CD V-777-2 Set for Public Fallout Shelters

For additional detail concerning the various CD V-777 sets, go to the General Information section.

The FEMA publication CPG 2-2, Use of Civil Defense Radiological Instruments for Peacetime Radiological Emergencies (1991), indicates that the recommended composition of the CD V-777-2 "Radiation Detection Set" is: one CD V-715 ion chamber, six CD V-742 pocket dosimeters, and one CD V-750 charger-reader. 

The Defense Civil Preparedness Agency publication Radiological Defense Instruments, CPG 2-6.1 (1978) states that the CD V-777-2 set was being issued for public shelters, while CPG 2-2 described the CD V-777-2 set as "the standard set recommended for public fallout shelters". 

Size:  10"  x  10"  x  7"

Size:  10"  x  10"  x  7"

The box above left, the one using the word "kit" rather than "set," is the older of the two.

Quoting the FEMA document Guide for the Design and Development of a Local Radiological Defense Support System. CPG 1-30 (1981): "A minimum of one set is needed for each public shelter specified for use in the community shelter plan."  

It seems that the CD V-777-2 was intended to fulfill the role that had previously been played by the CD V-777-1 set, i.e., to serve as the instrumentation set deployed at public shelters. When the CD V-777-2 instrument set came along, the CD V-777-1 set (which at one time had the words "Shelter Radiation Detection Kit" on the box) was then designated, to quote Radiological Defense Preparedness (CPG 2-6.1), as the "alternate set for emergency service use."  Since CPG 2-6.1 was published in 1978, and since it contains a description of the CD V-777-2 set, it seems reasonable to assume that the CD V-777-2 set was first produced sometime in, or before, 1978. As best as I have determined, there are no references to the CD V-777-2 set in the DCPA annual reports for the years up to and including FY 1975. Hence my suspicion that the set was first produced between late 1975 and early 1978.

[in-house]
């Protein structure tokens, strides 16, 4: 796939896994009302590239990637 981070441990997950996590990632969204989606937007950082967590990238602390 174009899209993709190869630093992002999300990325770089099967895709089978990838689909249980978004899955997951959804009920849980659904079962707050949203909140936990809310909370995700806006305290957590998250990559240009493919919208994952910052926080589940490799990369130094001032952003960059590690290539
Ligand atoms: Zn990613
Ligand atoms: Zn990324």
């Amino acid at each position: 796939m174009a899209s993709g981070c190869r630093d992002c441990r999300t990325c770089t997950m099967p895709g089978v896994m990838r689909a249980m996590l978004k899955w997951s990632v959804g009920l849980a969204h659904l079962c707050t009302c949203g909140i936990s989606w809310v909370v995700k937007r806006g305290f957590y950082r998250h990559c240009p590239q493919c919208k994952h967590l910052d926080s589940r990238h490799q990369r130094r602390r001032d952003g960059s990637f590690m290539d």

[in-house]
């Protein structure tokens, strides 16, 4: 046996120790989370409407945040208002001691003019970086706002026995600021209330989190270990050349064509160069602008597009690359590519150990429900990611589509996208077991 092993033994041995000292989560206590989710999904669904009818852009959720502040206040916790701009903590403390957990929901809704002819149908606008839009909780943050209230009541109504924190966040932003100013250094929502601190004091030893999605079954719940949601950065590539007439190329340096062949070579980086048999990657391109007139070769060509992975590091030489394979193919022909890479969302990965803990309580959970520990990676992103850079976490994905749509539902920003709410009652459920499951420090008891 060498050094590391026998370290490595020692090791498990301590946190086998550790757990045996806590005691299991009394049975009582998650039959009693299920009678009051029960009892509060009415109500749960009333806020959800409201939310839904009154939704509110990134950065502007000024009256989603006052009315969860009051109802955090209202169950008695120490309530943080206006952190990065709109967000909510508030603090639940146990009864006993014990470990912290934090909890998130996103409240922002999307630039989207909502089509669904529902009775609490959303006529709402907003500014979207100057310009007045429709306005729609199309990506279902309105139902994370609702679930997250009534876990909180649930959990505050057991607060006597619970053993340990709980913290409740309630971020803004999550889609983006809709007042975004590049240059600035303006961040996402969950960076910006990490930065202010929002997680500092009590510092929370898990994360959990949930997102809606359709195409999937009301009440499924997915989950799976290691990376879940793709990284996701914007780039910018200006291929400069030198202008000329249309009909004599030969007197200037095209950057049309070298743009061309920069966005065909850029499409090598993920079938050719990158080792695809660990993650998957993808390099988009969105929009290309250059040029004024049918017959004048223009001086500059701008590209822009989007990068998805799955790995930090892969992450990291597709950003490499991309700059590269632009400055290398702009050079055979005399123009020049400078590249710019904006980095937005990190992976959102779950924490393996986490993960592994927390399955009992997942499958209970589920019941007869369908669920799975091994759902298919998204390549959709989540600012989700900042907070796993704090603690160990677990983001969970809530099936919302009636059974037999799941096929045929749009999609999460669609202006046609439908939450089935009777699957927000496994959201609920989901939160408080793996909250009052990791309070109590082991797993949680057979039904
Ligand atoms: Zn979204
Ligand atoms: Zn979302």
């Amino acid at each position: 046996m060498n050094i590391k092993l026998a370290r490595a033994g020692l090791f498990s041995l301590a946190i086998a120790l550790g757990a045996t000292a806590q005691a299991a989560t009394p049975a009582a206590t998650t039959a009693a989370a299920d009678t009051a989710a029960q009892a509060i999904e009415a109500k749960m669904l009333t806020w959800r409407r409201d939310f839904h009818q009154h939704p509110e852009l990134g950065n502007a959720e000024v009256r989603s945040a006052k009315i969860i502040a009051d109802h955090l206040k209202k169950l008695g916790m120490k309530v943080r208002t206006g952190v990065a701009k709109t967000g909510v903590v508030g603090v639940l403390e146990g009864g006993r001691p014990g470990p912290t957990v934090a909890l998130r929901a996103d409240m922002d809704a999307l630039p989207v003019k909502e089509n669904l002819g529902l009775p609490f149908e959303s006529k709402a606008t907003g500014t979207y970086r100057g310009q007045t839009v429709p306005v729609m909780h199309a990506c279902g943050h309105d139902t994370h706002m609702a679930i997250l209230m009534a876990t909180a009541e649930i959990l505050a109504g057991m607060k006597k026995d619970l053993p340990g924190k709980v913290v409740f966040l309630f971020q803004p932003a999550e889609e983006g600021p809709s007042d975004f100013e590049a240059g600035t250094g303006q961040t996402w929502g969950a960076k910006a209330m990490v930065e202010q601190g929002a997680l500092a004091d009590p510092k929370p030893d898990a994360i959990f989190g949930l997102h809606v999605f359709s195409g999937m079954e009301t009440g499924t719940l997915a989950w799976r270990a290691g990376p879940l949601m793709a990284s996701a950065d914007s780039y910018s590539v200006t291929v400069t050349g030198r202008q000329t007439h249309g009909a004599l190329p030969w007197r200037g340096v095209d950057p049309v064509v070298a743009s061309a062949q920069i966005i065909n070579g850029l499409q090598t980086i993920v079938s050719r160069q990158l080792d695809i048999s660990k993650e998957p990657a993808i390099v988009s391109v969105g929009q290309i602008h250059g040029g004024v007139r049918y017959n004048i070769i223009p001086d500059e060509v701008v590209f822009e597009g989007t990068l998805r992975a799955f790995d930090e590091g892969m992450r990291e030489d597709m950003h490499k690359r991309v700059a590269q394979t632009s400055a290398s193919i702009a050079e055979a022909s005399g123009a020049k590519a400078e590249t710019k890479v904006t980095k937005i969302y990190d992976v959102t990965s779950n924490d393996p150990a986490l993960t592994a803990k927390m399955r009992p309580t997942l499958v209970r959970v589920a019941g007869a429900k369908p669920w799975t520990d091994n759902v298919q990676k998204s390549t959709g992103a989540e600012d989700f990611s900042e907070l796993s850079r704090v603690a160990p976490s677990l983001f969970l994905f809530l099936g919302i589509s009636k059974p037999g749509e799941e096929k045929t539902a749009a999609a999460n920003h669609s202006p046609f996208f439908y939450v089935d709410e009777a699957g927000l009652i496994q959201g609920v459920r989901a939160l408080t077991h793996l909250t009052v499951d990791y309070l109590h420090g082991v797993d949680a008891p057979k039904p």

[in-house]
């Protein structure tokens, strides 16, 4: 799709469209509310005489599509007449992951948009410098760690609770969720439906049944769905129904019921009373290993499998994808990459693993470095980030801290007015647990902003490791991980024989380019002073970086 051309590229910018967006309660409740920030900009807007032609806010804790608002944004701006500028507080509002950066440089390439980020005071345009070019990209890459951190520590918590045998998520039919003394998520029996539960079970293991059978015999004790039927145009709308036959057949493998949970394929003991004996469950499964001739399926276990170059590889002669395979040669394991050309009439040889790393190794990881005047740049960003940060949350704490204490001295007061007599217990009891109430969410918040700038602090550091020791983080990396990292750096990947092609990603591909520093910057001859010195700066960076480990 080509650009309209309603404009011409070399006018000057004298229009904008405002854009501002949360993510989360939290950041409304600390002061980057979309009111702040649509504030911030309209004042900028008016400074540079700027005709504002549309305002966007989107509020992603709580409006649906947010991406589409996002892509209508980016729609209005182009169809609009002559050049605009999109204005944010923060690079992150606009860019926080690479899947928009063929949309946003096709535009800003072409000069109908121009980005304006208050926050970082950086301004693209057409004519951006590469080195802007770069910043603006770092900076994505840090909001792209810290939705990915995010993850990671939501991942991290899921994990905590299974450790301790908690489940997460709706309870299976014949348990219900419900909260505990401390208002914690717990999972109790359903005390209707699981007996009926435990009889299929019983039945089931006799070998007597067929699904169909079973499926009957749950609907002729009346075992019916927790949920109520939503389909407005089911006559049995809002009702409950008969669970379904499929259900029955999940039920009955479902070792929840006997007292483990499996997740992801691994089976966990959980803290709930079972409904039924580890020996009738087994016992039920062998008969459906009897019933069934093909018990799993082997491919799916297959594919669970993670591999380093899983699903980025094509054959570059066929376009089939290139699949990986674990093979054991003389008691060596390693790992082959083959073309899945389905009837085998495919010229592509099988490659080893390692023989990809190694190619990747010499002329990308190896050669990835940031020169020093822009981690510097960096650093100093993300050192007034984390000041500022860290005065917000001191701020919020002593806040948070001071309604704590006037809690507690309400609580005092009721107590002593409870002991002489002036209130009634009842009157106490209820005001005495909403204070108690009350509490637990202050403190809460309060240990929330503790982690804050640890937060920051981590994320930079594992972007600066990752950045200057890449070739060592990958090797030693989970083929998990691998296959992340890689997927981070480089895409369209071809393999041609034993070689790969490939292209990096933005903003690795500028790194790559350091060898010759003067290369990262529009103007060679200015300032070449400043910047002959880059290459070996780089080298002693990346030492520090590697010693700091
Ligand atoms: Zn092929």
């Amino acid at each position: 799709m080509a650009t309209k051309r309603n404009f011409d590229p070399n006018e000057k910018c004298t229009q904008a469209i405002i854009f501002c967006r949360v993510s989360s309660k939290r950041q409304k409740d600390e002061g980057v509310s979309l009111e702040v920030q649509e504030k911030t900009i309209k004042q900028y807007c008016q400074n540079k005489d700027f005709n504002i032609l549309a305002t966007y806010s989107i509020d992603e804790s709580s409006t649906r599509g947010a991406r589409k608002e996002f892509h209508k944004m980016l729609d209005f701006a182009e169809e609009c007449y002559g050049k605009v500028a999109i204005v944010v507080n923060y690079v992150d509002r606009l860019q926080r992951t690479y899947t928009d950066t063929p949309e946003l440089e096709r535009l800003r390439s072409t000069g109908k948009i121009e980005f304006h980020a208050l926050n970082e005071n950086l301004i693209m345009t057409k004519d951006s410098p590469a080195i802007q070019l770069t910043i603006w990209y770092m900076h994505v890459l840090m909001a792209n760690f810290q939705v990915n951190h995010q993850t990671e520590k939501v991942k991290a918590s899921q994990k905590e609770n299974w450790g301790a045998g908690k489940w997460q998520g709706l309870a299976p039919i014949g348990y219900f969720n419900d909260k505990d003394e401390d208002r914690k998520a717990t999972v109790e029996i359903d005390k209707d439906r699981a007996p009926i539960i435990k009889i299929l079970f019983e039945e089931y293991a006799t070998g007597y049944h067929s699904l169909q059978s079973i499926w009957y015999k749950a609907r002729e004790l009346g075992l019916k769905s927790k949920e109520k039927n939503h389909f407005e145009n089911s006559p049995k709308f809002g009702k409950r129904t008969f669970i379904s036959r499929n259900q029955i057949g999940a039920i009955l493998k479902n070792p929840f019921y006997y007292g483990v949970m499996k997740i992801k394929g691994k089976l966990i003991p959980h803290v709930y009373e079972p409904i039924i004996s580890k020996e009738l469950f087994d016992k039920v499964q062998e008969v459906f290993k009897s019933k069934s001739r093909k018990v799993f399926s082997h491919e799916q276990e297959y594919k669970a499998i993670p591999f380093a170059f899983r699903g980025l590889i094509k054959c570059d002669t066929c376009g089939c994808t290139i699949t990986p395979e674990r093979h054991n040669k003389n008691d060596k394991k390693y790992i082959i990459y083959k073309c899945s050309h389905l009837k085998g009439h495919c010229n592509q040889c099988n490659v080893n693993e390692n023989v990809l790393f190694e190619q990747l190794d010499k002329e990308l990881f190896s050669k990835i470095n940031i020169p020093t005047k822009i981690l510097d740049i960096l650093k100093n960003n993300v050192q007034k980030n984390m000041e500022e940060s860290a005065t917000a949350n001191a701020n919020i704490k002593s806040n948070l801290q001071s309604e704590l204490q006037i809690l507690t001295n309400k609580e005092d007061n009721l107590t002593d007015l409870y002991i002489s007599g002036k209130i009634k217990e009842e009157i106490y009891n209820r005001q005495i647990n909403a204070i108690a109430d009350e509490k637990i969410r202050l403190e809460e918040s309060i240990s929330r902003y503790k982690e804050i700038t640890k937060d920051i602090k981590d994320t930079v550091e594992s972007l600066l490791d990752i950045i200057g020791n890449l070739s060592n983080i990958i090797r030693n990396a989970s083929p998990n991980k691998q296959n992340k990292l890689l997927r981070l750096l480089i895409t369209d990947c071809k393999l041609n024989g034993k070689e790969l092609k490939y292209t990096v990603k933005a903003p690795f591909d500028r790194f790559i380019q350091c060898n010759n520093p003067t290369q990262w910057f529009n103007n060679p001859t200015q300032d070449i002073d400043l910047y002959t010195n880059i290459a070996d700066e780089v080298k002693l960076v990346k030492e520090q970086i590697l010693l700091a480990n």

This is the one CD V-777 instrumentation set that does not include the CD V-700 GM survey meter. According to Marlow Stangler, the only real operational function ever attributed to the CD V-700 was to monitor food and water for contamination  -  it was primarily a training instrument.  The folks in the civil defense program eventually concluded that using it to monitor food and water was not practical. Hence the absence of the CV V-700. 

FEMA recommended that these shelter kits be stored in a bulk repository maintained by the locality rather than in the shelters themselves. An exception was permitted if the shelter had sufficient space and the necessary security for such storage.

The following text from CPG 1-30 Guide for the Design and Development of a Local Radiological Defense Support System (1981) provides a nice summary of what the shelter monitoring capabilities should consist of:

"Shelter Radiological Monitoring Capability  - for monitoring and assessing the radiation environment for shelterees. It is necessary to:

  - Find the best protected area in the shelter

  - Evaluate shielding improvements made in the shelter

  - Measure and control the radiation exposures of the shelterees

  - Assist in determining when short trips may be made outside the shelter for essential items such as food, water and medical aid"

CD V-777-2 set donated by the State of Wisconsin courtesy of Michael Mack

References

Marlow Stangler. Personal communication.

Defense Civil Preparedness Agency. Radiological Defense Preparedness. CPG 2-6.1. April 1978.

Federal Emergency Management Agency. Guide for the Design and Development of a Local Radiological Defense Support System. CPG 1-30. June 1981.

Federal Emergency Management Agency. Use of Civil Defense Radiological Instruments for Peacetime Radiological Emergencies. CPG 2-2. 1991.

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Last updated: 05/24/11
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